Canning your harvested peas may not be an easy task. The reason is that it involves shelling peas then cleaning them before you actually can them. Despite that, it is still rewarding as it can further increase their shelf life.
Common Issues and Problems
Just like when you are cultivating other plants, the process of growing peas is not also without problems and issues. You will encounter a few pea plant problems that may affect the growth of your pea plants, so you have to watch out for them.
Aphids are among the biggest threats to a lot of plants, including peas. The problem is that they tend to show up in almost all gardens. Once they show up, expect the tiny bugs to cause a lot of problems with the growth of your plants.
The bugs also tend to leave behind a kind of residue, which attracts more pests to come to your garden. One sign that these aphids are already affecting your plants is when their leaves get misshapen or discolored. It is also possible for you to see the actual sticky residue sitting on the plant.
In case there are aphids in your pea plants, spray them with water as a means of dislodging them from the leaves. Another method is to use flour to dust the plants. One more thing that you can do is to use neem oil or insecticidal soap with the goal of eliminating your problem with aphids.
Fusarium Wilt Fungus
This fungus may cause your plants to wilt, usually on only the side during the daytime. You will also notice the leaves of your peas turning yellow. If left undealt with, the fusarium wilt fungus may cause the whole plant to die or wilt and experience stunted growth.
To deal with this fungus, you have to make it a point to destroy the infected plants. You should also avoid using excessive amounts of nitrogen in the soil where you are growing peas.
If the soil you are using is acidic, consider increasing the pH level to 7.0. Moreover, you have to make sure that you grow peas that belong to the disease-resistant varieties. This should be able to help you avoid the problem with the fungus in the first place.
Disinfecting tools between each use and deciding to practice crop rotation most of the time can also help in avoiding this problem.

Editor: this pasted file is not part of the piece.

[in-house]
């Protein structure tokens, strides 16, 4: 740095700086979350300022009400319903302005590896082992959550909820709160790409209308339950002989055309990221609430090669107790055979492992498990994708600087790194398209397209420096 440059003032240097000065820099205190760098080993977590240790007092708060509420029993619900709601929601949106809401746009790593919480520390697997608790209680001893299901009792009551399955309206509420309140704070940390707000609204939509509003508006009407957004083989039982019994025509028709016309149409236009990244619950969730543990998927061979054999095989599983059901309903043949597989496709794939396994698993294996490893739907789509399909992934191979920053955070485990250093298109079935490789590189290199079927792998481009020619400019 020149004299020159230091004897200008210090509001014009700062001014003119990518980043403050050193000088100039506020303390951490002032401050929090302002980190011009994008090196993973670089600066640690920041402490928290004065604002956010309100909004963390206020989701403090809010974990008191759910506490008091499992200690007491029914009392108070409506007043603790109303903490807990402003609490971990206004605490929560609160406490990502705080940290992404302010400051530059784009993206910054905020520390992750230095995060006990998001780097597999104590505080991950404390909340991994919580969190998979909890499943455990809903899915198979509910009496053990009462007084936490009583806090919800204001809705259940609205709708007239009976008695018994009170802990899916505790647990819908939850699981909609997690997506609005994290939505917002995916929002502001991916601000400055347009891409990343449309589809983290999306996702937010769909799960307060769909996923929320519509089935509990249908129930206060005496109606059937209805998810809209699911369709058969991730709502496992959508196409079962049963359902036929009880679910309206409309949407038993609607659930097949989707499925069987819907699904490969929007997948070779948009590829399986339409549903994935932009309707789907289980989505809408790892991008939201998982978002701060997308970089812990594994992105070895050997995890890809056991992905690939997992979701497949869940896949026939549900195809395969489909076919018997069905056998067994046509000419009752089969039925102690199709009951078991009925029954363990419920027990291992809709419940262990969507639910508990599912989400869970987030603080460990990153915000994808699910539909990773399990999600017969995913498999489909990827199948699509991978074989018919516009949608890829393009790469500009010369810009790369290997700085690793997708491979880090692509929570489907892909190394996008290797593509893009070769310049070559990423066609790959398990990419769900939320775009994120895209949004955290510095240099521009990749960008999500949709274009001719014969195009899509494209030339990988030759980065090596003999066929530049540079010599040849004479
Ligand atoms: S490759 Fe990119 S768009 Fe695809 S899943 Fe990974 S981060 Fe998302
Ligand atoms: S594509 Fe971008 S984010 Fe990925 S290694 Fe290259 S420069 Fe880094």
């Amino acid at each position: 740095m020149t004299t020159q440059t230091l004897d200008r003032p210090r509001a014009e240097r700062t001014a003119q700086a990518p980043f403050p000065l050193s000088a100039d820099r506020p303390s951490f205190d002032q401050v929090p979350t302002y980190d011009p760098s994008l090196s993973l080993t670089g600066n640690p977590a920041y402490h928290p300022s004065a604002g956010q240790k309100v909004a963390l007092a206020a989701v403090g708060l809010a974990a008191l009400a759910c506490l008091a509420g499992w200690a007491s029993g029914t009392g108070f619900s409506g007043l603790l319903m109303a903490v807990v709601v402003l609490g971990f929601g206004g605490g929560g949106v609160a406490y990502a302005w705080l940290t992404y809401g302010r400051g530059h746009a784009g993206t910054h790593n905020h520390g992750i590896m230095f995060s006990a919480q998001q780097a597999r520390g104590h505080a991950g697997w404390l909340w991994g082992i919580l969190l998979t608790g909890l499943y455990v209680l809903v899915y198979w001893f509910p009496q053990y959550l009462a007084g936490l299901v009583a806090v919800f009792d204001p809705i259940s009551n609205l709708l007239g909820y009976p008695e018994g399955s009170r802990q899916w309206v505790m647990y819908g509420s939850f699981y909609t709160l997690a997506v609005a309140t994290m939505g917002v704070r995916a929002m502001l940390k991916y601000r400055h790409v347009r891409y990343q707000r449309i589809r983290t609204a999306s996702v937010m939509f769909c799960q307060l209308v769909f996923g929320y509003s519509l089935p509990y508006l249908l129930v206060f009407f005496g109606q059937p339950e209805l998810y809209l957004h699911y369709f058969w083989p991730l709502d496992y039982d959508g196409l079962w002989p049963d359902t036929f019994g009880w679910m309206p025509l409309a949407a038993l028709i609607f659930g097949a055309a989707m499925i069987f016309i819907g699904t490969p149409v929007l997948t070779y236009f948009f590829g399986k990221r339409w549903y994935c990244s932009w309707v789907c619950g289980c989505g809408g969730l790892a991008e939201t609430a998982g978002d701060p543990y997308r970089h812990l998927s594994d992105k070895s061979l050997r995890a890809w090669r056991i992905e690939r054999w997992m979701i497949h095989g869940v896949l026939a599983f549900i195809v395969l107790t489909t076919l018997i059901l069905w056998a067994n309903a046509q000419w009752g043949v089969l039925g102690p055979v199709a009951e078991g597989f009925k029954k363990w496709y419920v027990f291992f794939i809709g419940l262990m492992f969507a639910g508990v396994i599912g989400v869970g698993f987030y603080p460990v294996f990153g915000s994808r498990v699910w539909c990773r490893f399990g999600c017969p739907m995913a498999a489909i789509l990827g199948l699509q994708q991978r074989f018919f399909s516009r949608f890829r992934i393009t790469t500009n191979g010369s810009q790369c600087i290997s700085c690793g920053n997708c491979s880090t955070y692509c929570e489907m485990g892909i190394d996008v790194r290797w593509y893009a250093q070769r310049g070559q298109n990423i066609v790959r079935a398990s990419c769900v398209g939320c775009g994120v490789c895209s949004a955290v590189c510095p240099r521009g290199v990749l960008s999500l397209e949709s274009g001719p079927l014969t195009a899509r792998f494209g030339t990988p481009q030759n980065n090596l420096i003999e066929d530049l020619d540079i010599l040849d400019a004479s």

Mexican Bean Beetles
Your pea plants may also be infested with the insect called Mexican bean beetles. When these insects invade your plants, expect their leaves to become skeletonized and lacey. You will also notice dark holes in your pea pods.
You can deal with this problem by removing them by hand. It is also advisable to buy a beneficial wasp and release it during the time when you are still observing the beetle larvae. In the case of severely infested pea plants, destroying them may be necessary.
This kind of fungus may also significantly affect the growth of your peas. You will know that your peas are infested with powdery mildew if you notice some white spots on the upper surfaces of their leaves that tend to expand to a coating resembling a flour over the whole leaves.
There is also a high likelihood of the foliage yellowing or dying. Moreover, the flowers or leaves of your pea plants may get stunted or distorted.
To handle this problem, destroy all the infected plants and leaves. Pick disease-resistant plant varieties, too. You can also prevent powdery mildew from developing if you plant and grow peas in full sun and an area with excellent air circulation.
In case the powdery mildew infests your plants, spray the affected parts with one quart of water that also has one teaspoon of baking soda dissolved in it. Removing the infected part of the plant from your garden and destroying it can also help.
Frequently Asked Questions (FAQs)
Do peas need to climb?
Yes. When properly and correctly grown, expect the peas to climb up and reach around 6 to 8 feet high. This makes it necessary to set a sturdy and tall support system, like a trellis so it can continue to grow upwards.
Peas are capable of climbing around one-inch tendrils. This is to the point that they will also have the capacity to wrap around objects with a thickness that is less than one-quarter-inch.
How long will peas take to grow?
It usually takes around 60 to 70 days for the main season peas to get into your table and your stomach after planting them. Quality peas you can grow for later harvest are those that can handle high temperatures and continue to deliver excellent performance. Such pea varieties are perfect when planted in the late spring.
How do you take care of a pea plant?
Caring for the pea requires you to give it all the things and elements it needs to survive. For instance, you need to provide the peas with sufficient sun. You also need to water them adequately.
Note, though, that the water required by peas is just sparse. It should be less than an inch every week unless you notice that the pea plants are starting to wilt.
While it is not advisable to encourage your peas to rot, you should not also allow them to dry out completely. The reason is that this will stop the production of pods.
How many peas will one plant produce?
One pea plant is capable of providing around two to four ounces of peas. This is equivalent to thirty pods or so from each plant.
Peas are among the best additions to your soups, stir-fries, sauté dishes, casseroles, and pasta. Their cooking times will differ significantly depending on the time you harvested the peas. The good news is that since you grow them on your own, especially the green peas, they will definitely taste better than the ones you buy at grocery stores.